Context: Direct realism is a non-reductive, anti-representationalist theory of perception lying at the heart of mainstream analytic philosophy, where it is currently generating a lot of interest. For all that, it is widely held to be both controversial and anti-scientific. On the other hand, the sensorimotor theory of perception (which is a specific development of Gibsonian approaches to perception) initially generated a lot of interest within enactive philosophy of cognitive science, but has arguably not yet delivered on its initial promise. Problem: I aim to show that the sensorimotor theory and direct realism complement each other, and that the result is a philosophically radical, but fully scientifically realised, theory of perception. Method: The article uses (non-reductive) philosophical analysis and discussion. It also draws on empirical evidence from the relevant cognitive sciences. Results: Direct realism can be augmented by sensorimotor theory to become a scientifically tractable alternative to the mainstream, representationalist research programme within cognitive science. Implications: The article aims to further clarify the philosophical importance of the sensorimotor approach to perception. It also aims to show that the apparently radical claim that we perceive objects themselves is amenable to normal scientific study. Constructivist content: Objects are analysed as a kind of collaboration between the world and the perceiver. On this account, we can never perceive outside the categories of our own understanding, but we do perceive genuinely outside our own heads. Thus, the approach here is not exactly constructivism, though it shares many goals and results with constructivism.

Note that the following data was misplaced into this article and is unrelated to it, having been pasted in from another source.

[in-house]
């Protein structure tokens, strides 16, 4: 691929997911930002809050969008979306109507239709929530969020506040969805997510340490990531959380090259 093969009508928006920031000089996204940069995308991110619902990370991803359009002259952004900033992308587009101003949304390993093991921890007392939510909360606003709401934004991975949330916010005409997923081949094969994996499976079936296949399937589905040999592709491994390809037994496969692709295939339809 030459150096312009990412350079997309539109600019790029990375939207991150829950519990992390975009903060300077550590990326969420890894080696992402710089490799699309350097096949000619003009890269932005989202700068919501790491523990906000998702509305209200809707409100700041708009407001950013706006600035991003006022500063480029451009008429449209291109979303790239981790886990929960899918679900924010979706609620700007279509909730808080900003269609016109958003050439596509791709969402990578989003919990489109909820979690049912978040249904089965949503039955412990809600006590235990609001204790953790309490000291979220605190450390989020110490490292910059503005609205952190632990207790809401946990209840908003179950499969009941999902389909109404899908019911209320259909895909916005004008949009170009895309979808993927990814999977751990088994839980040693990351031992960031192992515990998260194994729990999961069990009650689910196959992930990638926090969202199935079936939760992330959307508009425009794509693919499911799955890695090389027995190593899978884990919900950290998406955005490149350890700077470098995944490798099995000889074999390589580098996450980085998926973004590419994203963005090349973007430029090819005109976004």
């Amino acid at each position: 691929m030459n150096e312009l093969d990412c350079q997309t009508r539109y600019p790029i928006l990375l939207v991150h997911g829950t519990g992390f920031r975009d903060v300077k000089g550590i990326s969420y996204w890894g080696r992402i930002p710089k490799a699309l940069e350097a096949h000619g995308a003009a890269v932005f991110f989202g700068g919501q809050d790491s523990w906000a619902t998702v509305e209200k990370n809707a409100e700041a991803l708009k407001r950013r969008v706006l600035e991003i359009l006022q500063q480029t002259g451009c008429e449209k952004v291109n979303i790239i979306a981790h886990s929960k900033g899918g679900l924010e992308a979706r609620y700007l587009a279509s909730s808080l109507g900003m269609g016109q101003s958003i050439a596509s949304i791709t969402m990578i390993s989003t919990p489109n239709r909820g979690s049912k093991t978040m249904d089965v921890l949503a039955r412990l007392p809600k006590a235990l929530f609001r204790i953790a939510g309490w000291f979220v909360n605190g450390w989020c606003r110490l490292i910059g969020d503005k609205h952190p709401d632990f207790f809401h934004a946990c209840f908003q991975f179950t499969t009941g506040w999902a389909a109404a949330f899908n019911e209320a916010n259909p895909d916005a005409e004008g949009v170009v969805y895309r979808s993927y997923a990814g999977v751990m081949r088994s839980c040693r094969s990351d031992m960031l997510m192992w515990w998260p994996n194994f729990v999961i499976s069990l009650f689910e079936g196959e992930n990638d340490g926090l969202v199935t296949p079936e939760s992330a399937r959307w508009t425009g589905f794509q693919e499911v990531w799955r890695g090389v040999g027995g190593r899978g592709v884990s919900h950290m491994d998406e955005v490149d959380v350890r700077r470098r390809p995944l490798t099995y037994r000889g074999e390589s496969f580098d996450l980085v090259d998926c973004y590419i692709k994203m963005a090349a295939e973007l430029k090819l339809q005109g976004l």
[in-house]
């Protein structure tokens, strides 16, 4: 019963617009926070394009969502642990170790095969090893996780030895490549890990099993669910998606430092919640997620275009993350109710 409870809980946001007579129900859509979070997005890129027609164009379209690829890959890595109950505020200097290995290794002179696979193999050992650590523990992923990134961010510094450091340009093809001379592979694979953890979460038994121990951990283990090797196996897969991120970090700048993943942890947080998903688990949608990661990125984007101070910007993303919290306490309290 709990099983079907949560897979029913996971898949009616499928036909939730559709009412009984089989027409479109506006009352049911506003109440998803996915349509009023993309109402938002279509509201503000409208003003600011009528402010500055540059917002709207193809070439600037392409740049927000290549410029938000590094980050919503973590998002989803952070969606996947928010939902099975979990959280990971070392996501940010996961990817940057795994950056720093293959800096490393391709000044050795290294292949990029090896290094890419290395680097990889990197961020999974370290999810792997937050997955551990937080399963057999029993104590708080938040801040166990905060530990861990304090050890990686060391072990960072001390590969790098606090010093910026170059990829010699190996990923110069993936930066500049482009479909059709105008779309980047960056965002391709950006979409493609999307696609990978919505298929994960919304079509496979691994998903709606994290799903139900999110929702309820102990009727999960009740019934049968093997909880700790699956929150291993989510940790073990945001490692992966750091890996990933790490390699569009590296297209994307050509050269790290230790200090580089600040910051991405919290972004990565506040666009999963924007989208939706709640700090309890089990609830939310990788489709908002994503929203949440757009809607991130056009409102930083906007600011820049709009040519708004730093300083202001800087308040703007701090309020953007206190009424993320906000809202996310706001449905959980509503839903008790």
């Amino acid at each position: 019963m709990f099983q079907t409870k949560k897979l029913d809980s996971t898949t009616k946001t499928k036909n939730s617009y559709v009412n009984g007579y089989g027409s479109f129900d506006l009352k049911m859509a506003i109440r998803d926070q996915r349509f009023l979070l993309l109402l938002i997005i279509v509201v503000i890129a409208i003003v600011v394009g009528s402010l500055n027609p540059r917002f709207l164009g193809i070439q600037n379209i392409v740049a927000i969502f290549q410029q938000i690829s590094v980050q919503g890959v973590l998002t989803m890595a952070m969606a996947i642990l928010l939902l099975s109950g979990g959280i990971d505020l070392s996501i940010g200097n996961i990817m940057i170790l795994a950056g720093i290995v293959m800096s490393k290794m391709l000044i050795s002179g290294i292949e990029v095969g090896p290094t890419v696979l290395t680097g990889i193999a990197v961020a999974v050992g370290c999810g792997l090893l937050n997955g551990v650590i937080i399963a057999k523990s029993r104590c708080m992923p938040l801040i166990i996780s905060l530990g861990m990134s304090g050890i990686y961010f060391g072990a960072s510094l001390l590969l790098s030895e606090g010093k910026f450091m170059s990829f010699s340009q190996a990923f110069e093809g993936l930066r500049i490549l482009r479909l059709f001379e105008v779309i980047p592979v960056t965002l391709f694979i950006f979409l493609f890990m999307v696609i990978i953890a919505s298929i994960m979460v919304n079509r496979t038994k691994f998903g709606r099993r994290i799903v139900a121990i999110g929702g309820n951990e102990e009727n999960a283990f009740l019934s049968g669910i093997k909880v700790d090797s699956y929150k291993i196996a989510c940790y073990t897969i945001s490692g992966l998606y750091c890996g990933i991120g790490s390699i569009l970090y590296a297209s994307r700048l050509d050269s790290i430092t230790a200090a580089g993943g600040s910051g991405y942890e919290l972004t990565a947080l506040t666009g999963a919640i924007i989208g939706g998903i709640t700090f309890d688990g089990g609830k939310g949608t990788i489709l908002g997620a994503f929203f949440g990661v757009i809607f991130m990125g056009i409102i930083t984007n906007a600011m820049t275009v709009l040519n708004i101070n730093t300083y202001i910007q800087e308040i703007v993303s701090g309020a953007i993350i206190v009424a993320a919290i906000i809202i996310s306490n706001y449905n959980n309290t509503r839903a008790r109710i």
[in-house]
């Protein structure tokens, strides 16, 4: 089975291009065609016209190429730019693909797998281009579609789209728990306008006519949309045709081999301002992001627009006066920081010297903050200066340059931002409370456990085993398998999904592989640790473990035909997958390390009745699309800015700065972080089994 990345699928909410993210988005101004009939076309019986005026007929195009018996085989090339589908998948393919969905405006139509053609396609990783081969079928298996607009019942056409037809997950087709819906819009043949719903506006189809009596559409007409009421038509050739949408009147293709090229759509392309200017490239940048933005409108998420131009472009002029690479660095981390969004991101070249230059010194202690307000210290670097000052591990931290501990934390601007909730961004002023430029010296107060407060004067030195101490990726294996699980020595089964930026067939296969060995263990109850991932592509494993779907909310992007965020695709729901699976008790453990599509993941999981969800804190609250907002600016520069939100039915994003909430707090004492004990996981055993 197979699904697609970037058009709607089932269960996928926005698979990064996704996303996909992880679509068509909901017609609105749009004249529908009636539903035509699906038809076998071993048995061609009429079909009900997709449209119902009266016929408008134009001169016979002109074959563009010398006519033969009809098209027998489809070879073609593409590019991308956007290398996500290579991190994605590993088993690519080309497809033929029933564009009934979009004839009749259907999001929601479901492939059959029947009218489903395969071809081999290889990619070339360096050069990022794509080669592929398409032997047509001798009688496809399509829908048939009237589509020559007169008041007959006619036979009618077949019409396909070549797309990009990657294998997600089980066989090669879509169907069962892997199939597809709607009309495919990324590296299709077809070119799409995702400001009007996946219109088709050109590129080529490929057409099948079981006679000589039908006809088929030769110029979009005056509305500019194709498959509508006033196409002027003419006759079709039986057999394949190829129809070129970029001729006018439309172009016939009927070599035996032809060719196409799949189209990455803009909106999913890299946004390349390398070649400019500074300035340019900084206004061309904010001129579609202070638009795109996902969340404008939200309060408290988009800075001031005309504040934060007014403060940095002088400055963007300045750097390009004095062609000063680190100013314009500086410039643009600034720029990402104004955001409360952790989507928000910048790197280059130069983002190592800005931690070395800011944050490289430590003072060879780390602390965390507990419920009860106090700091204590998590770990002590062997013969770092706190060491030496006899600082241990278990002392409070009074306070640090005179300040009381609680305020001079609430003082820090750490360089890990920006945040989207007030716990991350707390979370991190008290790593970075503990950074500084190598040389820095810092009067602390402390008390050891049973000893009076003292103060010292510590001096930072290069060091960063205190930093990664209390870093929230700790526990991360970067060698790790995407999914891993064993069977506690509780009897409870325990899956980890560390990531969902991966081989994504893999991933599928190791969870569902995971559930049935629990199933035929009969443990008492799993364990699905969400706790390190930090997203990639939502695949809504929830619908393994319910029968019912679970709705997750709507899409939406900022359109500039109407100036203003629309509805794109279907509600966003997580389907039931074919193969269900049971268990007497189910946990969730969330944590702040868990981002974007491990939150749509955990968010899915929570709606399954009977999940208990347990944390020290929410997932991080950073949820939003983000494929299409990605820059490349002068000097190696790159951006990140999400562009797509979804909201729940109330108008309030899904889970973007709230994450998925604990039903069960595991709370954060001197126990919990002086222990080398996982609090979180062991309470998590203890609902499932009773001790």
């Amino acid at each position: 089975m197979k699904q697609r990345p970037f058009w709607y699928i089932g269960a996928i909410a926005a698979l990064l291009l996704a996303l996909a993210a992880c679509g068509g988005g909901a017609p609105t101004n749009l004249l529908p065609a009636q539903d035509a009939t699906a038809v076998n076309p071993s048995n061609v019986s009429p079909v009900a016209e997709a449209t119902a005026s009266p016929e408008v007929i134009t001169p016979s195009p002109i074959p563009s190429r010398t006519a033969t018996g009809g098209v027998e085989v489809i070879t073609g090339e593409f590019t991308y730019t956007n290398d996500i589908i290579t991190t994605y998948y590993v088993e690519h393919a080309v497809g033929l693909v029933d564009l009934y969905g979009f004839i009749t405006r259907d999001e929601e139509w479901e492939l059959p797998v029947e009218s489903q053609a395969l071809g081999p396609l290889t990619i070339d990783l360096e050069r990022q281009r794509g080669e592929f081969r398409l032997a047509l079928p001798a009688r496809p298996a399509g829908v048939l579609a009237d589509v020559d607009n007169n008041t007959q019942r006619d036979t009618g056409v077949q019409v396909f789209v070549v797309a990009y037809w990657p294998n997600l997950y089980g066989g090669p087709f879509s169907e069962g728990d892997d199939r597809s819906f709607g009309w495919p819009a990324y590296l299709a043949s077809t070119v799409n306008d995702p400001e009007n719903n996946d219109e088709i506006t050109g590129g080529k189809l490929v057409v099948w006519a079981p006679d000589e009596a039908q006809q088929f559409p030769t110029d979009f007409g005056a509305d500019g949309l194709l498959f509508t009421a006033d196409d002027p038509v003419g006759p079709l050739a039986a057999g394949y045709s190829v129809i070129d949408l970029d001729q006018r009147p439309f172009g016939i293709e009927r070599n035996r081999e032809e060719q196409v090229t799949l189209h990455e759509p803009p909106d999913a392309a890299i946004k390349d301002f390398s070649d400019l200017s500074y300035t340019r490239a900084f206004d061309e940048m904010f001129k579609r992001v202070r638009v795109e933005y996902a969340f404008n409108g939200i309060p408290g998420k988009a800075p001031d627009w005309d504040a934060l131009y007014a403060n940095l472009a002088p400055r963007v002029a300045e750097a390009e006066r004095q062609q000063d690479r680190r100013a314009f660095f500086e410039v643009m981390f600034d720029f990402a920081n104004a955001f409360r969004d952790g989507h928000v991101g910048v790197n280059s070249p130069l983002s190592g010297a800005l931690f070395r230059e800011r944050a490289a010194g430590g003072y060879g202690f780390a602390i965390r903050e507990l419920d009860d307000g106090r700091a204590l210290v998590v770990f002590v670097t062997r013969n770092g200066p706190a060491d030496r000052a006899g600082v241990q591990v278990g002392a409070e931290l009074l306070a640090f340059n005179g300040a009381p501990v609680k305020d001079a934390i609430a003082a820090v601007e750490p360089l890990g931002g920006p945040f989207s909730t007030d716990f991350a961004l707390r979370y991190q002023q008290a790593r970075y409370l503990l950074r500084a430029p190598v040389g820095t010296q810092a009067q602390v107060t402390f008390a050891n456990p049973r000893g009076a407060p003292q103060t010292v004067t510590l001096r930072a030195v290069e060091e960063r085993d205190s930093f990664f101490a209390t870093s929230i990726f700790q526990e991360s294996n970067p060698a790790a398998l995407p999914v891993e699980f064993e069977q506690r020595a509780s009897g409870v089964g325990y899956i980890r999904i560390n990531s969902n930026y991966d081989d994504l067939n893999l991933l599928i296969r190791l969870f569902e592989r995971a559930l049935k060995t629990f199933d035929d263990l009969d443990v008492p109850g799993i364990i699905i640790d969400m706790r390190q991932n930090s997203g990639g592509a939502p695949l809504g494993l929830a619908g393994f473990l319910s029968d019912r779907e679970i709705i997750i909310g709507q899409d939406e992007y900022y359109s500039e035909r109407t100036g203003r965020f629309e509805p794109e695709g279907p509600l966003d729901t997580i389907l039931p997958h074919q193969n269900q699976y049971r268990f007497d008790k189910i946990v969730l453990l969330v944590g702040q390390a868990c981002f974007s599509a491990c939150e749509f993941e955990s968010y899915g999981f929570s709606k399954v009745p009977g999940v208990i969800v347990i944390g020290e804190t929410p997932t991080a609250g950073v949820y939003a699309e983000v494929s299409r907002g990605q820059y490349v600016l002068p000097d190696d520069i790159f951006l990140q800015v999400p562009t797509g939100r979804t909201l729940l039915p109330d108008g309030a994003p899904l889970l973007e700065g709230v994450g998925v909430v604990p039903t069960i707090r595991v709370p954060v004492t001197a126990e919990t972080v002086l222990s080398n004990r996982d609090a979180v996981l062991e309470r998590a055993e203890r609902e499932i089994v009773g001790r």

Open peer commentary on the article “Sensorimotor Direct Realism: How We Enact Our World” by Michael Beaton. Upshot: Accepting the biological origins and limits of what we know is a foundation stone of radical constructivist (RC) research. A corollary is that RC considers realism as allowing an impossible comparison between knowledge and reality. Recent works such as that presented in the target article have a more nuanced position in relation to “reality.” Points of similarity and difference between RC and direct realism are discussed in this commentary.